June 15, 2015 at 9:58 amkaley_johnson Original PosterTopics Started: 1Replies Posted: 0
I have about 10 saddle pads and only like 3 fit my saddle does not fit with all and I’m always looking for a clean saddle pad. what do I do about this? Should I sell them or can I buy another pad that will make them fit?June 15, 2015 at 6:29 pmJoe-JoeTopics Started: 17Replies Posted: 1205
Not sure exactly what is not fitting with what (perhaps some commas would help?), but if they don’t fit, why keep them? Why, exactly, do they not fit with your saddle? If you cannot find any to purchase that meet your requirements, you could try making your own. As for clean, mine get washed regularly, and after every ride in hot weather.
It is never the horse's faultJune 17, 2015 at 10:12 amG & STopics Started: 16Replies Posted: 249
That is actually a more common problem than you might think. Each saddle seems to have its own peculiarities; for example, some saddles will work with just a loop for the billet straps, but others require velcro on that loop because of the way the saddle is made. Saddle pads are actually easy to make if you sew at all, or know someone who does, and can be made with a standard home sewing machine. I figured this out years ago after a friend (one who I did not realize sewed) gave me a gift of a custom made saddle pad she had made to fit one of my saddles. Start with the pad that fits your saddle the best and use that for the basic pattern, then adjust the basic pattern to fix the things where even that saddle pad is not a perfect match for your saddle. Heavy cotton works great for the top layer as do many of the upholstery material, but if you use upholstery material, choose one that does not have a rough service that could rub against the underside of the saddle. Terry cloth toweling is excellent for the layer that will be against the horse, but I have learned that one gets a better quality of terry cloth if one buys big towels on sale instead of buying the terry cloth from the fabric stores. The fabric stores don’t seem to ever get the really good quality of terry cloth, and you want to start with good quality material as these saddle pads will often still be in use 20 years later.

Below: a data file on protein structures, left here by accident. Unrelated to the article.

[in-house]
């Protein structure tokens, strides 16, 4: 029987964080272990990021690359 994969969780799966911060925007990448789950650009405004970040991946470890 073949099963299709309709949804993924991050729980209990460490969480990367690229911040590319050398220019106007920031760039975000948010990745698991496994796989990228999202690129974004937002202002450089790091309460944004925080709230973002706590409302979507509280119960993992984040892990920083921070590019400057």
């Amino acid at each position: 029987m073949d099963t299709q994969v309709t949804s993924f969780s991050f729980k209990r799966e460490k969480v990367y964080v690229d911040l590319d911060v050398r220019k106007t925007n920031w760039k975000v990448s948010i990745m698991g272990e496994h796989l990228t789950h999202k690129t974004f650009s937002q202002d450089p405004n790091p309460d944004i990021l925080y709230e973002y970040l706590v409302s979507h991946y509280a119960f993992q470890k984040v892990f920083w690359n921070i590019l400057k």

For the padding in between the top cotton layer and terry cloth under layer, you can use either foam, which can be bought at many fabric stores or the stuff that is used for the inner layer of quilts. My preference is for a double layer of the quilt stuff.
Use the same pattern for all 3 layers, then stitch the center back seam. I use what I have named a faux flat feld seam, which has the strength of a flat feld seam, without the nonsense of tucking the one layer under. This seam will be in the middle of the pad, so this works fine. Once you have stitched the center back seam, fold both sides the same way, and run two lines of stitching to hold it in place, one fairly close to the original seam and the second closer to the outside edge. Fold the fiberfill layer and the top layer one way, but the terry cloth layer the other way, to even out the thickness. The top cotton layer will be thin, the fiberfill will flatten out, so the thickest original seam will be the terry cloth, which is why the top layer & fiberfill should go one way the the terry cloth the other.
Then pin the layers together, with the top layer on top right side in (the right side is the side you want to be on the outside when done), the terry cloth next, again with right side in & against the right side of the top layer, then the fiberfill or foam layer. Stitch around the outside using a 5/8″ seam, but leaving an opening wide enough at the back end to pull the layers through to turn the pad right side out. Clip all the curved parts of the layers so they will open up and lay flat.